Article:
A non-Jewish American-Iranian activist wrapped in the old Iranian flag in Israel. (iVOL) (iVOL)


Hundreds of Iranian non-Jewish activists in the U.S. are openly supporting Israel, and their numbers are growing.

By JNS.org

After a visit to Israel’s Yad Vashem Holocaust museum in late July, Khosrow Beitollahi, a former Iranian air force pilot and activist against Iran’s current regime, said he was devastated to learn of the magnitude of the Nazi genocide also but inspired by the spirit of the Jewish people to rebuild new lives in their ancestral homeland.

Beitollahi is one of the hundreds of Iranian non-Jewish activists in the U.S. — a number that is growing — who are openly supporting Israel because of their desire to help rebuild Iran’s neglected and devastated landscape under the current ruling Islamic regime.

“This current criminal regime in Iran has created a failed state because it cannot provide basic water, electricity and food resources for the country’s population of 80 million,” said Beitollahi, 70, who lives in Los Angeles. “This regime will soon collapse and we the patriots of Iran have a responsibility to reach out to Israel, our only true friend in the region for their help to avoid a major humanitarian catastrophe for the people of Iran.”

Beitollahi was one of six Iranian dissidents from the U.S. who visited Israel last month in a tour organized by the Southern California-based Institute for Voices of Liberty (iVOL).

“We did not go to Israel as representatives of the people of Iran,” said Beitollahi, who was involved in a failed 1980 attempt to bomb the late Ayatollah Ruhollah Khomeini’s home in Iran. “We went as Iranian patriots who have seen the mullah regime destroy our beloved Iran for 42 years and want the help of Israeli experts in water, agriculture, technology and other areas to rebuild Iran when this evil regime collapses soon.”

The iVOL trip was not the first of its kind. In 2016, the Jerusalem Center for Public Affairs (JCPA) hosted a symposium in which 15-20 Iranian regime opposition activists from U.S. and Europe met with Israeli security experts to discuss the aftermath of the Iran nuclear deal. At the time, the JCPA event in Israel was not widely publicized over concerns that some Iranian attendees could be targeted for potential attacks by Iranian regime agents operating in Europe.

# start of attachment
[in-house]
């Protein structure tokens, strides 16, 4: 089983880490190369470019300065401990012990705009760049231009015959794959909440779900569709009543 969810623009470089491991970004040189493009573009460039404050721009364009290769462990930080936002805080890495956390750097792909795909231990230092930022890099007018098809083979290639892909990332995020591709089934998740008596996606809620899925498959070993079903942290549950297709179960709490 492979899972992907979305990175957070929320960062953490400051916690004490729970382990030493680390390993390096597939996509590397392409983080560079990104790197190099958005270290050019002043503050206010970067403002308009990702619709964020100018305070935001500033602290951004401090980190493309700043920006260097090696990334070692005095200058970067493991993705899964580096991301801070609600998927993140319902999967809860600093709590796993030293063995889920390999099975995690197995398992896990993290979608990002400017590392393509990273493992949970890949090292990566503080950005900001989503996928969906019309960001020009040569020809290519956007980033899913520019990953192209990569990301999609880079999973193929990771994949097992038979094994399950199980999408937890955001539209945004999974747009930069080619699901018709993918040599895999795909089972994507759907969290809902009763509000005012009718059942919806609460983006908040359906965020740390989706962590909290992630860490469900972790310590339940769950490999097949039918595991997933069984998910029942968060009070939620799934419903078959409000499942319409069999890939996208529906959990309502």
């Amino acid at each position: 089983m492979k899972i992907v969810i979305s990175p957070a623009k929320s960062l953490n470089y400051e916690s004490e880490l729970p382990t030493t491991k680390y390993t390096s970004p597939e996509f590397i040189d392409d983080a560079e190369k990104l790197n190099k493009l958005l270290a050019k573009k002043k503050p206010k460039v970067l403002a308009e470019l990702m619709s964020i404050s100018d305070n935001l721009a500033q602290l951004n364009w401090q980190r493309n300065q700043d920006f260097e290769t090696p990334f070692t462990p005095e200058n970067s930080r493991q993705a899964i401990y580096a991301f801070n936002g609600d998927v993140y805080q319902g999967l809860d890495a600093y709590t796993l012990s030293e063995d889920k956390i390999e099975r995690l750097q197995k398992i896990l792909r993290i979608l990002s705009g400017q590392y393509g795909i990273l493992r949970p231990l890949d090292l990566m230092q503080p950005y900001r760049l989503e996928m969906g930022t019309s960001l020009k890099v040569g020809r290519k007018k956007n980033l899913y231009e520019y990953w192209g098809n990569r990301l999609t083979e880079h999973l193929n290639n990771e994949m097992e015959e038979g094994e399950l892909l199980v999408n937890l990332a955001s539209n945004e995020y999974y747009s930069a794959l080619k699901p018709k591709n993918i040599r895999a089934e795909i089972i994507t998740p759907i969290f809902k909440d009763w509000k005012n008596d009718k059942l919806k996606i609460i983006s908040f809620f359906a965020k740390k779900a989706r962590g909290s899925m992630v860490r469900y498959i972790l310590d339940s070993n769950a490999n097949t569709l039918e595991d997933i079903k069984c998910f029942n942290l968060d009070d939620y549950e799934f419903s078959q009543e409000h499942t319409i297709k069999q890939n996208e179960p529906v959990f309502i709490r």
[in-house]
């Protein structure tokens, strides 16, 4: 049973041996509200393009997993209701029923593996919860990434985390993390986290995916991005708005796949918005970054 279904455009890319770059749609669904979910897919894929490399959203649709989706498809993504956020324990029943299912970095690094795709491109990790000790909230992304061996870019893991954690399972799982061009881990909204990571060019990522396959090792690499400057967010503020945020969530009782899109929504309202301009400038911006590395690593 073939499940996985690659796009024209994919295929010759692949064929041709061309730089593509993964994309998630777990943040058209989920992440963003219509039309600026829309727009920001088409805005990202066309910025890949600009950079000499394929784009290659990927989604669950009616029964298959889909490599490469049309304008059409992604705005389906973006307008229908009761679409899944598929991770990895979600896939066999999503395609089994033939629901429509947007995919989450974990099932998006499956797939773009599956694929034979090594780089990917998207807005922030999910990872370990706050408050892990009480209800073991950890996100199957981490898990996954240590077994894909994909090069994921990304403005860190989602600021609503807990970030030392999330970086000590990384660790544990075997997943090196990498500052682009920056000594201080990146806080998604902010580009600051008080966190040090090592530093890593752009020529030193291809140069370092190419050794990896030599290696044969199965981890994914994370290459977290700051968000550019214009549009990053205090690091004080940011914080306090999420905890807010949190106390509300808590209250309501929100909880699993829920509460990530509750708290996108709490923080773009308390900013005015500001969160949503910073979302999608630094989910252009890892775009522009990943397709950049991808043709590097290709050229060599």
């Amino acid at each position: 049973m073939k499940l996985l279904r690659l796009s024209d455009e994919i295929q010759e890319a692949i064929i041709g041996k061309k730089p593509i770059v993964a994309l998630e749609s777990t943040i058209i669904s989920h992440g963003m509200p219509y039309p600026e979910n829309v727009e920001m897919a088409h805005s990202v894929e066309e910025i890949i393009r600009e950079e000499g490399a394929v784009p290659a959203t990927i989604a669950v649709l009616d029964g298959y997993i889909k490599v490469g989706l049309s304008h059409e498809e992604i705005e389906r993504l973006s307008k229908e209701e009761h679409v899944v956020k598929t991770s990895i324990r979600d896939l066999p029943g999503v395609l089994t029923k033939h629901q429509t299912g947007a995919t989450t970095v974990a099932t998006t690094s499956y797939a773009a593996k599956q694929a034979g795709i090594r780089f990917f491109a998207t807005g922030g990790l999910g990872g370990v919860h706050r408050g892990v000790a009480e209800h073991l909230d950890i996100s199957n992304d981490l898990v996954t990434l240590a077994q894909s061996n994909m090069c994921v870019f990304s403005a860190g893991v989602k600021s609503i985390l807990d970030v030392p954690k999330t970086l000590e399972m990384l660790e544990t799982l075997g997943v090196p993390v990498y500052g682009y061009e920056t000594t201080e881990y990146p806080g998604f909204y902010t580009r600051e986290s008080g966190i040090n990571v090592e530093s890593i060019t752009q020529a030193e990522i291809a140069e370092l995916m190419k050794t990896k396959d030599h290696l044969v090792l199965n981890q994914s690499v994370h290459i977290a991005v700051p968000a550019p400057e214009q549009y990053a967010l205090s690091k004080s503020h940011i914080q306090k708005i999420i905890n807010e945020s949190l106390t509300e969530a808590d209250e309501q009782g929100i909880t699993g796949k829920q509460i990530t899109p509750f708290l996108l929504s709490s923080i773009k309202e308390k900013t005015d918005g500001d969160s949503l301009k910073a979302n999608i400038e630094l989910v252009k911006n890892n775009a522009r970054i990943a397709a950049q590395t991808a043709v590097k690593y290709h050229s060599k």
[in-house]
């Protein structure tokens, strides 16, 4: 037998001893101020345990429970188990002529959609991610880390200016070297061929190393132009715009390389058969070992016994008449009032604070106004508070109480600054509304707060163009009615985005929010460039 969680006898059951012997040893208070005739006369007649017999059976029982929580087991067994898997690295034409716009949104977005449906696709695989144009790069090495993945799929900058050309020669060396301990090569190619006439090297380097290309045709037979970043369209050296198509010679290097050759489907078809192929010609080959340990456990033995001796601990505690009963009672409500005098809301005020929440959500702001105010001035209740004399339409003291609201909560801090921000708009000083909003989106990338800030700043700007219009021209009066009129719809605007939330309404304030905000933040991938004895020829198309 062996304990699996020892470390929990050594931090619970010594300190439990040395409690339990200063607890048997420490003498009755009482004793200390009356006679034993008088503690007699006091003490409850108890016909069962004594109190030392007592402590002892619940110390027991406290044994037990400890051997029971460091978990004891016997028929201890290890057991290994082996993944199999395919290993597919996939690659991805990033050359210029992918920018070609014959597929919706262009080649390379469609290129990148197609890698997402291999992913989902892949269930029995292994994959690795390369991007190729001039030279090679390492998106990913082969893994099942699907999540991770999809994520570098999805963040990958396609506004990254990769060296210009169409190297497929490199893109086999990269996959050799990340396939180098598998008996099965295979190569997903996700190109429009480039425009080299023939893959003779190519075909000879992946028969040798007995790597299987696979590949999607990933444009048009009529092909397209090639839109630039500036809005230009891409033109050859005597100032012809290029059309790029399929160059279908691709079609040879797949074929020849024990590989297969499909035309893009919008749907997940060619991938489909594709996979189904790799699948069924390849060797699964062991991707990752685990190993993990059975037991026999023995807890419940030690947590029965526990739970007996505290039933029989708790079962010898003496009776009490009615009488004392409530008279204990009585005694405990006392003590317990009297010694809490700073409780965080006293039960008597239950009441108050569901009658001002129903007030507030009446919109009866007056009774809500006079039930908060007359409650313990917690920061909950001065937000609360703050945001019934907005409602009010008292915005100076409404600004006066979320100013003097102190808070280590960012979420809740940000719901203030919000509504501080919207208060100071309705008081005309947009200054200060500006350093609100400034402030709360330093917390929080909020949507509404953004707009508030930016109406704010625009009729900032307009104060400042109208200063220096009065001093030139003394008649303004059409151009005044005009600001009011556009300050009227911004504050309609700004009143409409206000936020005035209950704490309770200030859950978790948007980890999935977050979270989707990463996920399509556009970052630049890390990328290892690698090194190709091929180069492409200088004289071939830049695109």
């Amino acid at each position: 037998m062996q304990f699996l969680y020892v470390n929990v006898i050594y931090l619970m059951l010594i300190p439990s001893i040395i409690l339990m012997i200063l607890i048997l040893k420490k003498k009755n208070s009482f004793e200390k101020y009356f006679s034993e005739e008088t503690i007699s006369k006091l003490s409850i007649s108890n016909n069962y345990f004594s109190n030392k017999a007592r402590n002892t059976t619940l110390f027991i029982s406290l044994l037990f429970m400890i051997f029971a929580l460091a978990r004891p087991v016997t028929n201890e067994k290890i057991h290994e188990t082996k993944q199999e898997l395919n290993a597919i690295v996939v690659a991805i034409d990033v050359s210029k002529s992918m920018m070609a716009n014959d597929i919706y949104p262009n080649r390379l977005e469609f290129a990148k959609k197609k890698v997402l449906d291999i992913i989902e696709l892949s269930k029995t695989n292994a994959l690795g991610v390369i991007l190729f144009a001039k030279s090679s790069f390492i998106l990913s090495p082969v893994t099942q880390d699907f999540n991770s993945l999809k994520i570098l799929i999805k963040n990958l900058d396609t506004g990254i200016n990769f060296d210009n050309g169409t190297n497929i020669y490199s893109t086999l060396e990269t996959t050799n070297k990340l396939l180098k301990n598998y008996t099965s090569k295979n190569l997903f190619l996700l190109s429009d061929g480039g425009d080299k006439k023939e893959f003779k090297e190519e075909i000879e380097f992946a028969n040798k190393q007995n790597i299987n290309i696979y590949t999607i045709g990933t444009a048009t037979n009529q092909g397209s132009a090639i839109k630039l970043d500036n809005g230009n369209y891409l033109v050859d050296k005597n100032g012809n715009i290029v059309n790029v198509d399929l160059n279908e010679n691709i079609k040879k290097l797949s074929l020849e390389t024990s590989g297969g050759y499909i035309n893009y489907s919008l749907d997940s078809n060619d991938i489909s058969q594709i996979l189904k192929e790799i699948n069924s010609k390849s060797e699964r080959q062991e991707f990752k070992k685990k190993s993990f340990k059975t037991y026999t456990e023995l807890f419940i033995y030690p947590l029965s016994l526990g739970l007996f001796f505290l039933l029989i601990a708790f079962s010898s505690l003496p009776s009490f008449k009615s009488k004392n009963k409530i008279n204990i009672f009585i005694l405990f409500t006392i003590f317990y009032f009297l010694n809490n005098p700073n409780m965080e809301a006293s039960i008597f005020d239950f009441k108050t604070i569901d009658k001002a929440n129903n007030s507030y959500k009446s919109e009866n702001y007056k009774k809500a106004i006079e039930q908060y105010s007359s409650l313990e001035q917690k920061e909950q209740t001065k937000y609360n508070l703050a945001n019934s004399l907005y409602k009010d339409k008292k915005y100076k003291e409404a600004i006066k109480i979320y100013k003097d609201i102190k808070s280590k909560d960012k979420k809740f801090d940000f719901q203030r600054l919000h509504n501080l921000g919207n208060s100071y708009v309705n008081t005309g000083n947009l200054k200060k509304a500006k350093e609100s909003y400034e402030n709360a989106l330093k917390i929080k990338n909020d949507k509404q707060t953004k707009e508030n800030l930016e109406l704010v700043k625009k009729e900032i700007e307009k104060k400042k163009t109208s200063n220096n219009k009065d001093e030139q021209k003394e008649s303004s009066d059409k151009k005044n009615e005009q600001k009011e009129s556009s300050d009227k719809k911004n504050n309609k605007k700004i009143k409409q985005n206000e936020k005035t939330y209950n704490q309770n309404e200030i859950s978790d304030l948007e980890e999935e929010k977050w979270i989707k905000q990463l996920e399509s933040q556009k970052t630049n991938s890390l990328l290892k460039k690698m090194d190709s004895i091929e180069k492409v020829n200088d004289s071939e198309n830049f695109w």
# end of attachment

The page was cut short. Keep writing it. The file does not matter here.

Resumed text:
Ahmad Batebi, an Iranian non-Jewish activist and journalist who also visited Israel with iVOL, was inundated with positive and Israel-supportive messages on social media platforms from Iranians inside and outside of Iran after he posted photos of himself in Israel.

“I was brought to tears by the countless messages of love and a desire for peace with the Israeli people coming from my compatriots in Iran who know that they’ve been lied to by the Islamic Republic about Israel for decades,” said Batebi, a former political prisoner who now lives in Washington, D.C.

Batebi said he and like-minded Iranian opposition activists would like to continue building new bonds with Israelis in Israel and in the U.S. through a series of cultural events.

“I would love to see a night of poetry recitals between Israelis and Iranians here or in Israel — or perhaps Israeli and Iranian musicians performing together,” said Batebi. “Every act of open friendship between Iranians and Israelis helps bring the two people together and strengthens this ancient bond.”

Indeed, support for Israel among many Iranian Americans and Iranians within Iran is strong. During the Israel-Hamas war this past May, thousands of Iranians worldwide posted messages of support for Israel on social-media outlets. One Iran-based account identified as “Mamadou Archives” hosted a live session on May 13 with more than 25,000 participants — primarily Iranians — who sent out nearly 100,000 tweets in seven hours.